Admire the prickly cacti and succulents as you pass through the arid regions of the tropics and into the humid, dense areas that are home to vibrant bromeliads and tropical orchids.
Herbarium & Library
One of the biggest and most significant herbaria in the world, the Herbarium has more than 7 million specimens of preserved plants, including lichens, algae, fungi, and dried and pressed plants.
The herbarium collections all support plant identification, taxonomy study, and conservation initiatives.
Scholars worldwide come to Kew to research and add to the extensive collection of plants kept there.
The Kew Gardens Library holds an extensive collection of botanical literature, including books, journals, and manuscripts.
Located in the Royal Botanic Gardens, Kew, the Nash Conservatory is a neoclassical greenhouse created in 1828 by architect John Nash.
Later, in 1836, it was relocated to Kew Gardens from Buckingham Palace.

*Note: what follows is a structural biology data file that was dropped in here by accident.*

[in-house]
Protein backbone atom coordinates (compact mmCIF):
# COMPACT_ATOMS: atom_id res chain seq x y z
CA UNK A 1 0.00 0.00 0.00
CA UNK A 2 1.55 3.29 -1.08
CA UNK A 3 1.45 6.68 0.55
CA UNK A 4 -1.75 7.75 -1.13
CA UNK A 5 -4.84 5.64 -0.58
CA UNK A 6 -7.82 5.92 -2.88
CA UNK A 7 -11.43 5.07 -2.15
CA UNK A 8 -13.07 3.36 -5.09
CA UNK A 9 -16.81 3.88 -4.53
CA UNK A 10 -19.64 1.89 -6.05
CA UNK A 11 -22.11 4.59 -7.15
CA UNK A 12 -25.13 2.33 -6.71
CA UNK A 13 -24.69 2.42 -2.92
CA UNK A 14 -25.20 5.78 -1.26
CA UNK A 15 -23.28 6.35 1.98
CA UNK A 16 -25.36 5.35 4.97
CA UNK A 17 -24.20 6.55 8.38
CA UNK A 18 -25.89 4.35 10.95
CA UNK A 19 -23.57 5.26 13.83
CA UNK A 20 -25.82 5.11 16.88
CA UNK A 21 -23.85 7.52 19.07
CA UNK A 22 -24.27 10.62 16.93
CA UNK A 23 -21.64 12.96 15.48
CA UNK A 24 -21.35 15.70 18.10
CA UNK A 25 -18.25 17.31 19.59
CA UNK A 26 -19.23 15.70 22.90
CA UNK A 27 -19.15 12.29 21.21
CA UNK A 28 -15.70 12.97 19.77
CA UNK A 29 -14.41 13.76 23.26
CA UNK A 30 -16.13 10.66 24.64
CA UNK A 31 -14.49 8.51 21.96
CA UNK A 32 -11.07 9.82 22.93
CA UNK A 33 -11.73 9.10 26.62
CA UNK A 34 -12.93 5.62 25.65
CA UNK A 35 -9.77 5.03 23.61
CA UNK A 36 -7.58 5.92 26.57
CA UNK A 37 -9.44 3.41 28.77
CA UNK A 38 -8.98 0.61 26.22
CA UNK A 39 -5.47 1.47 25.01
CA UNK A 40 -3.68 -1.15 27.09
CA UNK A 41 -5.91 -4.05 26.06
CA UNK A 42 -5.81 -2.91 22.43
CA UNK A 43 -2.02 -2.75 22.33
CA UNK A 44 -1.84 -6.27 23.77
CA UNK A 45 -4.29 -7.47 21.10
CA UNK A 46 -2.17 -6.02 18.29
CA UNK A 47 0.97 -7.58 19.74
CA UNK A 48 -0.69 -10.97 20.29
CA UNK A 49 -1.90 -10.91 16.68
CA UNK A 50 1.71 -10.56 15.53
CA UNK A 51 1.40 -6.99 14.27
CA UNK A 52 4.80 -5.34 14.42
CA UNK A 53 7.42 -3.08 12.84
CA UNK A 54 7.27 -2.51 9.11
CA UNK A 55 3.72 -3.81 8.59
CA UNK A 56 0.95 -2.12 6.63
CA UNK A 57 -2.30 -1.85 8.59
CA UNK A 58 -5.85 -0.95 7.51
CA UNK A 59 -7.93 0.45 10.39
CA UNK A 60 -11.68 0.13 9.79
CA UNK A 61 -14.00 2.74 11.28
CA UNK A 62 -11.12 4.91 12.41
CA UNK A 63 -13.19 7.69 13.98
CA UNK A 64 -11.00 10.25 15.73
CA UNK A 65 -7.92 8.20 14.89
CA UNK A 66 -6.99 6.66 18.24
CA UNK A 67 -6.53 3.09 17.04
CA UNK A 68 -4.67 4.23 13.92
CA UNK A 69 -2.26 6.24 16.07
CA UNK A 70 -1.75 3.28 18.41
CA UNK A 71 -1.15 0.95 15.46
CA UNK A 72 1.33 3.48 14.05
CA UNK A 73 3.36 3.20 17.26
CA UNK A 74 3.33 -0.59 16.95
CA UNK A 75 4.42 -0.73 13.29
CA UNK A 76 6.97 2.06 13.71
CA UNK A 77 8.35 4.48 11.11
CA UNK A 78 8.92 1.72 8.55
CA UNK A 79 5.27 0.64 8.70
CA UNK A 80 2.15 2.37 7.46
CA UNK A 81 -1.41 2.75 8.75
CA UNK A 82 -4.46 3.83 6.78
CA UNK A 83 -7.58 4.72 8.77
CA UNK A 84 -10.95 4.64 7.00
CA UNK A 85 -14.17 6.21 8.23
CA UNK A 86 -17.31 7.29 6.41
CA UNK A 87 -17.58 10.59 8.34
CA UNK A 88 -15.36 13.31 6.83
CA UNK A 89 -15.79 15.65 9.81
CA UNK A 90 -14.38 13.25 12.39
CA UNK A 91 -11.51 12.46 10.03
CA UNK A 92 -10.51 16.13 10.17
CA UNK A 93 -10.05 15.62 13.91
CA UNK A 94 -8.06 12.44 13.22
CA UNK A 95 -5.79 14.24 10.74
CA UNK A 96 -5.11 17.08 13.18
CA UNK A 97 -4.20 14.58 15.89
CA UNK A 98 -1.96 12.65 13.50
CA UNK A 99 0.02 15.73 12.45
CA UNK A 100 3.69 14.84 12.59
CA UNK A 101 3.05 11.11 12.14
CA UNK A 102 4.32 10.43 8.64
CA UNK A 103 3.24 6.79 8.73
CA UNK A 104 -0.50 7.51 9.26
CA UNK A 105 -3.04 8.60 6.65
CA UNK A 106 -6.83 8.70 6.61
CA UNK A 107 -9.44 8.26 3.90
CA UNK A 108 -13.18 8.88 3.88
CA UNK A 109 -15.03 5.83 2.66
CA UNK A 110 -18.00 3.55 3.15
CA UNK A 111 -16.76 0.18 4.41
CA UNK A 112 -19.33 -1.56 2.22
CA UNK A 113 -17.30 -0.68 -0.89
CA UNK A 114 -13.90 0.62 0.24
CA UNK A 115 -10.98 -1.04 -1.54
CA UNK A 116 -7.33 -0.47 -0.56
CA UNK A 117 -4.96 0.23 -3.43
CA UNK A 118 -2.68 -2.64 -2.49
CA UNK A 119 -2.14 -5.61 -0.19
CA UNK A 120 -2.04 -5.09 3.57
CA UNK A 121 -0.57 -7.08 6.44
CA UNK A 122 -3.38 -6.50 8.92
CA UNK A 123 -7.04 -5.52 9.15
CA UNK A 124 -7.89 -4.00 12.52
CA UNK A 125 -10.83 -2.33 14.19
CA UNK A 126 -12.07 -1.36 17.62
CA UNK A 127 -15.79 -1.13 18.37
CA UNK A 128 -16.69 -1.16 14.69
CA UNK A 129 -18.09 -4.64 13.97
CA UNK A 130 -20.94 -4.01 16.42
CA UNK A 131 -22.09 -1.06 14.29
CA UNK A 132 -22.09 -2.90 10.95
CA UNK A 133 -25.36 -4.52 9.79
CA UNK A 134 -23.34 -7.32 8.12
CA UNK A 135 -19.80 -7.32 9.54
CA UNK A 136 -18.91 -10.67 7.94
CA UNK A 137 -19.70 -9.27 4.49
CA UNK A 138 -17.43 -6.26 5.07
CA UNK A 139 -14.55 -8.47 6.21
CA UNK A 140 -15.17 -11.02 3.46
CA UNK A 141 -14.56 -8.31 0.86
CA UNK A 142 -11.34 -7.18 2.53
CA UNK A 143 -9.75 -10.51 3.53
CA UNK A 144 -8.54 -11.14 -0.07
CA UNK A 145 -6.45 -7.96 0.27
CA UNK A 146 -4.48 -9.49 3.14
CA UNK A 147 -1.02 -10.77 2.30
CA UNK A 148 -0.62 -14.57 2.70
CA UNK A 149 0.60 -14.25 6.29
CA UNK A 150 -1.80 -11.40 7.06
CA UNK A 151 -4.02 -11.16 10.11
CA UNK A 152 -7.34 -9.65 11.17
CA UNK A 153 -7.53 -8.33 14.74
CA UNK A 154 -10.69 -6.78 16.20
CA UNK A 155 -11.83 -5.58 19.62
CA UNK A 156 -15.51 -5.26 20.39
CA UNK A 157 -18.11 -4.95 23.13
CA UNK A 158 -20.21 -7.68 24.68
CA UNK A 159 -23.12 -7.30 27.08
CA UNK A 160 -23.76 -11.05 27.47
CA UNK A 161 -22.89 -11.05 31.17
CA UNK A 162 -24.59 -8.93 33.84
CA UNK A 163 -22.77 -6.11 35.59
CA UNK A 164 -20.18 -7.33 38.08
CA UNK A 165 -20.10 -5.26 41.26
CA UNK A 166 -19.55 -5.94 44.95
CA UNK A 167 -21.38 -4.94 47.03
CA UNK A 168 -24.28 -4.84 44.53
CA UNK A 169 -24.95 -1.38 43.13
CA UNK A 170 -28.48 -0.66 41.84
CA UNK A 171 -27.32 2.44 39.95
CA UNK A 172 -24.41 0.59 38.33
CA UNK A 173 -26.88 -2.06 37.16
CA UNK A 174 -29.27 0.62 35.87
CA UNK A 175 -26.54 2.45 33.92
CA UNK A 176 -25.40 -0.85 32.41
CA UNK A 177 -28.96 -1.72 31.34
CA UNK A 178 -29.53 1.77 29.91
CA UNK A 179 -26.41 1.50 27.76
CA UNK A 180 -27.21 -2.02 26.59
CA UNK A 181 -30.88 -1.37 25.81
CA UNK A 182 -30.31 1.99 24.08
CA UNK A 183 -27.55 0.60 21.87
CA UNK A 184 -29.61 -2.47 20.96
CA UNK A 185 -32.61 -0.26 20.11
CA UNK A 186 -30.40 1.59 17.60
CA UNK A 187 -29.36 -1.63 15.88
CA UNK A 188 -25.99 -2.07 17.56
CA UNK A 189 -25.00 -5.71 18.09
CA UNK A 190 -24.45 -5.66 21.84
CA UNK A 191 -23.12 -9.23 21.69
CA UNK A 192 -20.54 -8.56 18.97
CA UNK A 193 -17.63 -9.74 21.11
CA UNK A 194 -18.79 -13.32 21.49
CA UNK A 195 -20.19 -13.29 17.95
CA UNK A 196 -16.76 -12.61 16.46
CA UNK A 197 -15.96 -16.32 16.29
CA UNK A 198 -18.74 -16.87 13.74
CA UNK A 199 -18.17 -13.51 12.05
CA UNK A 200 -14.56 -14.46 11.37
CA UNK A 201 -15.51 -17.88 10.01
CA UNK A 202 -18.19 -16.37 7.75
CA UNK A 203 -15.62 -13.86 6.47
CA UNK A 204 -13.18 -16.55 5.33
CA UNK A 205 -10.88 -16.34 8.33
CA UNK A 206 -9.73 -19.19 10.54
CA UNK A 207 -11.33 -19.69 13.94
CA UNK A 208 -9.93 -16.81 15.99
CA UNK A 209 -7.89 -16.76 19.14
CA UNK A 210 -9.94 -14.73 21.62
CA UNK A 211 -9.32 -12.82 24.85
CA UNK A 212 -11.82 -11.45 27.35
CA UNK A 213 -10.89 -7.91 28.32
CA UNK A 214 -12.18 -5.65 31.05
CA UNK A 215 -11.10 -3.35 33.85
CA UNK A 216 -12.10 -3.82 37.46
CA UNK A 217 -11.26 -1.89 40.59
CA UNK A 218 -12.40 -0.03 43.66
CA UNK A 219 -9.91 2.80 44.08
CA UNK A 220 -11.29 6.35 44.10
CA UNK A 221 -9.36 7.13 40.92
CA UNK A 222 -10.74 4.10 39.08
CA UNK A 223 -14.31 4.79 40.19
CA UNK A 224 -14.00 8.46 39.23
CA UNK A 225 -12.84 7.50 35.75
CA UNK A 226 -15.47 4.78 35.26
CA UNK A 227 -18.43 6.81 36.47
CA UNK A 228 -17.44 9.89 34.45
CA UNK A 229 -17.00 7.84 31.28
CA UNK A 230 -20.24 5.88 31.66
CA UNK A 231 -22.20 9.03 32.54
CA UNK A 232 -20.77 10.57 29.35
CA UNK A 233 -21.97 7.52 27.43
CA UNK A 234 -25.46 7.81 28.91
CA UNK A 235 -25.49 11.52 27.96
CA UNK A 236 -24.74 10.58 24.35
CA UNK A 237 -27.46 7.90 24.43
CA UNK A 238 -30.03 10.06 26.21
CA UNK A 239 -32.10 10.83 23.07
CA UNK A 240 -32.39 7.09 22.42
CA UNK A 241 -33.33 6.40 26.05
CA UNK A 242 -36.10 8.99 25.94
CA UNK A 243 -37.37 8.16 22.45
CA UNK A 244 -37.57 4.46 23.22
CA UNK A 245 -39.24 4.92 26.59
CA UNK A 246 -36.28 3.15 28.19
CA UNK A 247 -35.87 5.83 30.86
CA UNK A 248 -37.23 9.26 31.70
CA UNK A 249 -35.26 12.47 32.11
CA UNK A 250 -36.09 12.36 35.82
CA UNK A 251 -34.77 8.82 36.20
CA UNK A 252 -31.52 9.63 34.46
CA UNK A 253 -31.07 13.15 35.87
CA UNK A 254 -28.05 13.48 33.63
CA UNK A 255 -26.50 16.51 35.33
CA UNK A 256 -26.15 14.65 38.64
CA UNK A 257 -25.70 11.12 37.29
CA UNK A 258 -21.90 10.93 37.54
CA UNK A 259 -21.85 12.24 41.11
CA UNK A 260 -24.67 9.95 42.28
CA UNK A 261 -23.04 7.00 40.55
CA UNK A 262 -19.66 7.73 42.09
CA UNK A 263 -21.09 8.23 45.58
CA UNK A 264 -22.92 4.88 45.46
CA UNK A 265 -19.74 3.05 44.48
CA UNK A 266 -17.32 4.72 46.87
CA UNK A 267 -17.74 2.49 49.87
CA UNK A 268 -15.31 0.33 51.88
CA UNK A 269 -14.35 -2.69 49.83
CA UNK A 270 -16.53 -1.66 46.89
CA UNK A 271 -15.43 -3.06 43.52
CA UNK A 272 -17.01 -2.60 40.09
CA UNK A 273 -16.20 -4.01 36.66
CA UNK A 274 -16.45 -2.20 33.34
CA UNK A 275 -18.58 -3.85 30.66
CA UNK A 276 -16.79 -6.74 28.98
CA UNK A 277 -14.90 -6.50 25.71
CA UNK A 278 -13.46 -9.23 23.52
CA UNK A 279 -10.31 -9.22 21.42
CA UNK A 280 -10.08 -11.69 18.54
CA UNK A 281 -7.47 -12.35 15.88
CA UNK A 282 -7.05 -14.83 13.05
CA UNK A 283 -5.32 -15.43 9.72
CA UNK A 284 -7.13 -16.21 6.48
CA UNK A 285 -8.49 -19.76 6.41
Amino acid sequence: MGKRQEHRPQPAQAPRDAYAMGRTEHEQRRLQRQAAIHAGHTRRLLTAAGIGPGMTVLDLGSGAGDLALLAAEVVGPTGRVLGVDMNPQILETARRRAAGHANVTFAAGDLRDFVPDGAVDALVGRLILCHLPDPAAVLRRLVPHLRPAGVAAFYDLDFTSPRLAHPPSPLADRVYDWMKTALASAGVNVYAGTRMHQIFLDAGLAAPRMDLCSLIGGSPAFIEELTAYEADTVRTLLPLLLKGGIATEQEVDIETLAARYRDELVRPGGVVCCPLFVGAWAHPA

A bright and airy space for growing and showcasing a wide range of plants, including tropical and subtropical species, this historic building is distinguished by its creative use of iron and glass.
*Although Elizabeth Gate is not the nearest entrance to it, the Kew Garden Treetop Walkway is an unmissable attraction during your visit to Kew.
Restaurants near the Elizabeth Gate
Here are a few restaurants close to the Elizabeth Gate. You can also check out the full list of restaurants in Kew.
What to expect
Built in the 18th century originally for growing citrus fruits, the orangery was deemed to be too dark for its purpose and, thus, after many uses, was converted into a restaurant.
Throughout the summer, visitors can use the expansive terrace that offers breathtaking views of the surroundings, especially at night when lights illuminate the surrounding trees.
The Orangery is a better option for a more relaxed setting.
With indoor seating and an outdoor terrace, it’s a great spot for an informal lunch or a coffee break. It offers coffee, cakes, and light meals.
It is open daily from 10 am to 2 pm. Breakfast timings are from 10 am to 11 am, and hot food timings are from 11.30 am to 2 pm.
The Botanical Brasserie
What to expect
The Botanical Brasserie offers all-day formal dining with modern British cuisine.